So if I believe in neither the story nor the moral, why don’t I just get on with my life and abandon religion altogether? Because I believe that Christianity is too powerful and dangerous a force in our culture to be cavalierly dismissed. To me, religion is not just one aspect of culture, it is the essential shaper of culture and cultural institutions. Religions, when they are functioning properly, have an evolutionary purpose: religious symbols are the carriers of cultural value systems which in turn generate cultural worldviews which ultimately promote social stability and individual survival.

The JudeoChristian God is the symbol which carries the value system of western culture. From my perspective, Genesis is not the story of the creation of the world, but the story of the creation of our worldview. God The Symbol is the creator of our psychological reality, the shaper of human consciousness within JC society, signaling what is important, what is not important, what is good and what is bad, what has value and what has no value.
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Rape and Pillage: The Sacred Marriage and the Gospel of John, Take One

Tuesday, October 24th, 2006

The Christian version of the new creation as told in the Gospel of John completes the transition from pre-Western to Western consciousness – a symbolic journey which began in the dark mysteries of the great Mother and moved through the various iterations of the Sacred Marriage to finally arrive at the current version of the story — which reads like wife abuse and an ugly custody battle leading up to an acrimonious divorce.

From a survival strategy based on a worldview which saw all life as dependent on a Sacred Nature, humanity evolved a new survival strategy – a strategy which focused on the domination of a desacralized nature (land) and the conquest of the people most closely associated with nature and the land (women, farmers, peasants, campesinos, etc.). Western culture moved away from a reality which placed the highest value on life-giving activities: the care and feeding of plant, animal, and human life, and constructed a new reality where the highest survival value was given to life-taking activities: the conquest of land and the extermination or enslavement or colonizing of the people on that land. Why did this happen? Is Western humanity cruel and perverse?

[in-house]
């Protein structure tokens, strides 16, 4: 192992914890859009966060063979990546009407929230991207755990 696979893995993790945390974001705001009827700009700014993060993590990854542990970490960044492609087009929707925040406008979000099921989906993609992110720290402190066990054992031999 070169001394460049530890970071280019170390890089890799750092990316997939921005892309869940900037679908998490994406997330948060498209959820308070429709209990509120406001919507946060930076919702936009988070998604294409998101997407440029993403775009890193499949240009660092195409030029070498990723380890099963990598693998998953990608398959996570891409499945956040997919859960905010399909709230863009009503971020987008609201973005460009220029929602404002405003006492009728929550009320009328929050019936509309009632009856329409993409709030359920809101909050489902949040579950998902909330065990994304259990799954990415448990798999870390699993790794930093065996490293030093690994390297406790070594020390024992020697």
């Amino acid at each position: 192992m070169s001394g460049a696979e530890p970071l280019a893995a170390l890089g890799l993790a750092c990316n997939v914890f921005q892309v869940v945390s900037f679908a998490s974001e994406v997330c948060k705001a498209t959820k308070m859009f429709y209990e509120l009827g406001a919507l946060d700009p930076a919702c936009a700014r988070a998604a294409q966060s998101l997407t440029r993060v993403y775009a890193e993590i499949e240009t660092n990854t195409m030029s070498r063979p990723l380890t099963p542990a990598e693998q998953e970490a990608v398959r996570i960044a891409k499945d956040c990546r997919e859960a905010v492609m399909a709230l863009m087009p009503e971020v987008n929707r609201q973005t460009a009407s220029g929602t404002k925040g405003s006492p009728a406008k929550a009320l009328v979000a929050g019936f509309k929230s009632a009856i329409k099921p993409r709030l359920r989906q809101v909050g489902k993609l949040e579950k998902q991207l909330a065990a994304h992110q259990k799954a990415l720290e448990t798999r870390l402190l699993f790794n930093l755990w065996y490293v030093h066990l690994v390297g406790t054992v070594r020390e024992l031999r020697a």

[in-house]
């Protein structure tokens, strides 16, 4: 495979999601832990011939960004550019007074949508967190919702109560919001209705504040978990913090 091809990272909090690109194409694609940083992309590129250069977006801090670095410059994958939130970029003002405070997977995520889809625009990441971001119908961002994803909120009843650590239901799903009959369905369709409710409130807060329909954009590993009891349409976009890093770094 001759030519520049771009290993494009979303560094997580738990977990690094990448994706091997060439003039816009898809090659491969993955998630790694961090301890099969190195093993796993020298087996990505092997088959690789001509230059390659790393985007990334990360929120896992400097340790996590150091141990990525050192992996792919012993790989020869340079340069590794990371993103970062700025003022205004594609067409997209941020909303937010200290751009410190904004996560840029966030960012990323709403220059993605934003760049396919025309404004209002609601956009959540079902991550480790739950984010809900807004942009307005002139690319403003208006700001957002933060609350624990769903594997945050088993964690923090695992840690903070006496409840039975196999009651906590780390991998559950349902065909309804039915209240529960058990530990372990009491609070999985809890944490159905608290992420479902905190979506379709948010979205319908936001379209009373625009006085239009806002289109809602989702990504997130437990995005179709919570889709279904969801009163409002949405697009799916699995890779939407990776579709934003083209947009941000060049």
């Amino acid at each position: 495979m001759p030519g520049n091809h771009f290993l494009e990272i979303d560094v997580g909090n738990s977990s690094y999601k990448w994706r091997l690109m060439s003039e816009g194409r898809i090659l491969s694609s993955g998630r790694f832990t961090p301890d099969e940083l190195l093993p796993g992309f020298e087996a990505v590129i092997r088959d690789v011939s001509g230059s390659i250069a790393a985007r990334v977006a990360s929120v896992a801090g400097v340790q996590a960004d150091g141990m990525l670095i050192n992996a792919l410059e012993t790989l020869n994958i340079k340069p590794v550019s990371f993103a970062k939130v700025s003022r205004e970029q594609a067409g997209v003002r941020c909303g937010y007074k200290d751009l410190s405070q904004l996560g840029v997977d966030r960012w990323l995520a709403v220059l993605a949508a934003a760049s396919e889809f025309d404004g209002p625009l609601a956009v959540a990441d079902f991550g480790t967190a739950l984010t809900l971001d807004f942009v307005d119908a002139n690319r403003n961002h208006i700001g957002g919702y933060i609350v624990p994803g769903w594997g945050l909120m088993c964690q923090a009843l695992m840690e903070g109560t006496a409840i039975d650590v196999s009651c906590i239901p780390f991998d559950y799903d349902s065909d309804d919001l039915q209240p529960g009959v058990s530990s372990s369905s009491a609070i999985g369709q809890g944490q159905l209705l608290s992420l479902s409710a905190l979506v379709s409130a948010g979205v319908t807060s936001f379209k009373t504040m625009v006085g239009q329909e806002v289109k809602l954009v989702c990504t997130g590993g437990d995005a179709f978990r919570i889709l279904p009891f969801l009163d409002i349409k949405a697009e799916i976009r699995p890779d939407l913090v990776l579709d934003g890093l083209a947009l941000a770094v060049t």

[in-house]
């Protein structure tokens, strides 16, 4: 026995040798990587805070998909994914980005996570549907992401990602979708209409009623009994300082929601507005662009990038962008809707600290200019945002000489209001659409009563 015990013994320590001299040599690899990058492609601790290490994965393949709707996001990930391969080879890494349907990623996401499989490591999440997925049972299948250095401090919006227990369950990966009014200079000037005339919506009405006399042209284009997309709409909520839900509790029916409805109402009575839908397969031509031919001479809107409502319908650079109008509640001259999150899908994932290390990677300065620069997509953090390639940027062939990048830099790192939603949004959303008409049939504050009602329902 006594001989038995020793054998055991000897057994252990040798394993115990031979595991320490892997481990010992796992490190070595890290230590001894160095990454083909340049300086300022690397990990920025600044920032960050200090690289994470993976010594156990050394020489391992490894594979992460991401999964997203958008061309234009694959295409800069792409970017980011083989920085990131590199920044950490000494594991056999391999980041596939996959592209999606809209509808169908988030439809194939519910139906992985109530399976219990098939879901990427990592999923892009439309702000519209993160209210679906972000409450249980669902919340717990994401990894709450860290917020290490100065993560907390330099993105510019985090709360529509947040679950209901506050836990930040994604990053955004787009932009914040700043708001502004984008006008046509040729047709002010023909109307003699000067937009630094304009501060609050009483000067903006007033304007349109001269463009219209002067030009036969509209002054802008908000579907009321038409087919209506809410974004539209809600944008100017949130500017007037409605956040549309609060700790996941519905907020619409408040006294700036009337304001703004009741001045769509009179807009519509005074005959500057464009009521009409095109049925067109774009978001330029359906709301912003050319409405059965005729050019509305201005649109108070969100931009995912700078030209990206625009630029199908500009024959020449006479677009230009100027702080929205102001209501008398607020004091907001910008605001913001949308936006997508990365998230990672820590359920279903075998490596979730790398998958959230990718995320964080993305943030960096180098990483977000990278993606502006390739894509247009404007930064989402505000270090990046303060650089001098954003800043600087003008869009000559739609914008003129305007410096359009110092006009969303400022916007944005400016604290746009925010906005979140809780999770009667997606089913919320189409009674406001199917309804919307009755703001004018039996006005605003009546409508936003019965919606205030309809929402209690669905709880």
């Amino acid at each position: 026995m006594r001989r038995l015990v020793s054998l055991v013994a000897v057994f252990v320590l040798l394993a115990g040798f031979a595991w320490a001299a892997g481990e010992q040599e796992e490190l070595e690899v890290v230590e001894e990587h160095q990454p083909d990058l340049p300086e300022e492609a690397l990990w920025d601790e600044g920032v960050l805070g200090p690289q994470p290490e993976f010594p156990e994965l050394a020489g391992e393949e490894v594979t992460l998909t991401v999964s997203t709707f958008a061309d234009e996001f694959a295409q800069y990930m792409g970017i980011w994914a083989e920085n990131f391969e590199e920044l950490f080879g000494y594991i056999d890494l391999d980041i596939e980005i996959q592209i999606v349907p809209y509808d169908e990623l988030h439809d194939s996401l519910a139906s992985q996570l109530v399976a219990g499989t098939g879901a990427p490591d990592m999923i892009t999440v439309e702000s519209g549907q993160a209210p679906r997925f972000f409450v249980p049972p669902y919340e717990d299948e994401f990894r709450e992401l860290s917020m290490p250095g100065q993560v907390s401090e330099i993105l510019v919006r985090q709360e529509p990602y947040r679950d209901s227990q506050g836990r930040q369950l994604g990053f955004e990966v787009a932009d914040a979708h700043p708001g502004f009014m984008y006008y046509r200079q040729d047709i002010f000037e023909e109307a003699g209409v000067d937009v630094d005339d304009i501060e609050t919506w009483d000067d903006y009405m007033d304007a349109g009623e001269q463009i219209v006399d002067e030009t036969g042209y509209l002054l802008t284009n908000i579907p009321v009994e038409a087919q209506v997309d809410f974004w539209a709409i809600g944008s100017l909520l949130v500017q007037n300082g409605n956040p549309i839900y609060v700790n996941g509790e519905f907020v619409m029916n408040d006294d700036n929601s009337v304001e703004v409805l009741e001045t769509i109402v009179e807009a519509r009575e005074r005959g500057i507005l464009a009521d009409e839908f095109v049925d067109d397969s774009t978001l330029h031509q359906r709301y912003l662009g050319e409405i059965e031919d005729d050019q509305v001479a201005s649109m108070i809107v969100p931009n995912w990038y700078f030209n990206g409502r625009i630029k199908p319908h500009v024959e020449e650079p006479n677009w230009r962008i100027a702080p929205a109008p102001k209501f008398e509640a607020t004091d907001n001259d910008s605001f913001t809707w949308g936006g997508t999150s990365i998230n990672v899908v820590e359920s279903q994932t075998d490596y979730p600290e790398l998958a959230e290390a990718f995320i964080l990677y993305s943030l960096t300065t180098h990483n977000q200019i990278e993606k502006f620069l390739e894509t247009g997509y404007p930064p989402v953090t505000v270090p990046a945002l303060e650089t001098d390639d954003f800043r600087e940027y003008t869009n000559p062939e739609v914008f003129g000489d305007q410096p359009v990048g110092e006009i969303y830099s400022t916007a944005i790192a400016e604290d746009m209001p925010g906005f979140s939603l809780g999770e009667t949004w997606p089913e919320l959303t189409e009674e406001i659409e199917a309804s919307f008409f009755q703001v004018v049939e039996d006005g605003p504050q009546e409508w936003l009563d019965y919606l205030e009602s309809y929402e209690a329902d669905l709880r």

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The God Delusion by Richard Dawkins

Sunday, October 22nd, 2006

Dear Richard Dawkins,

I have just read Jim Holt’s review of your new book The God Delusion in The New York Times (October 22), and I have a few comments. First and foremost, I would like to apologize for what I am about to say, because my comments are based only on a review. Although I have not yet read the book, I would like to address some of the issues brought up by Holt while they are fresh in my mind. (more…)

The Sacred Marriage: Analyzing the Symbology That Gave Birth to Christianity

Wednesday, October 18th, 2006


I first ran across the the Sacred Marriage when, as a bored twelve-year-old browsing through my grandfather’s books, I made the amazing discovery of Sir James Frazer’s The Golden Bough. Let me just say that it certainly got my attention and I was bored no more. I next encountered the themes of the sacred marriage a few years later in the novels of Mary Renault, specifically, The King Must Die and again felt the powerful emotional pull of this story. Fifty years later, it continues to fascinate me.
These early exposures to the Sacred Marriage and the emotions which it evokes sent me on a lifetime quest to understand its mysterious power — and the power of myth and symbols in general.

Over the years, through my studies of myth and religion, I have come to believe that the power of symbols derives from their role in the shaping of human consciousness. I believe it is the function of symbols, specifically religious and mythological (other people’s religious) symbols, to shape our psychological and emotional realities in response to the requirements of the physical and social worlds we inhabit.

Pagan myths and symbols found sacred life-giving qualities within nature and created a human consciousness which promoted and sustained a pastoral and agricultural way of life — when that way of life made the most sense with respect to human survival. In contrast, symbologies associated with transcendent patriarchal monotheism (Christianity, as the most extreme and successful example) find the sacred outside of nature, specifically in a transcendent male authoritarian god who looks and acts a lot like a powerful human king. Transcendent patriarchal monotheism creates a type of human consciousness which has the go-ahead, even the mandate, to exploit a desacralized nature including those humans most closely associated with nature — women and indigenous peoples, etc. Transcendent patriarchal monotheism promotes and sustains a social structure and value system which is congenial with an imperial worldview.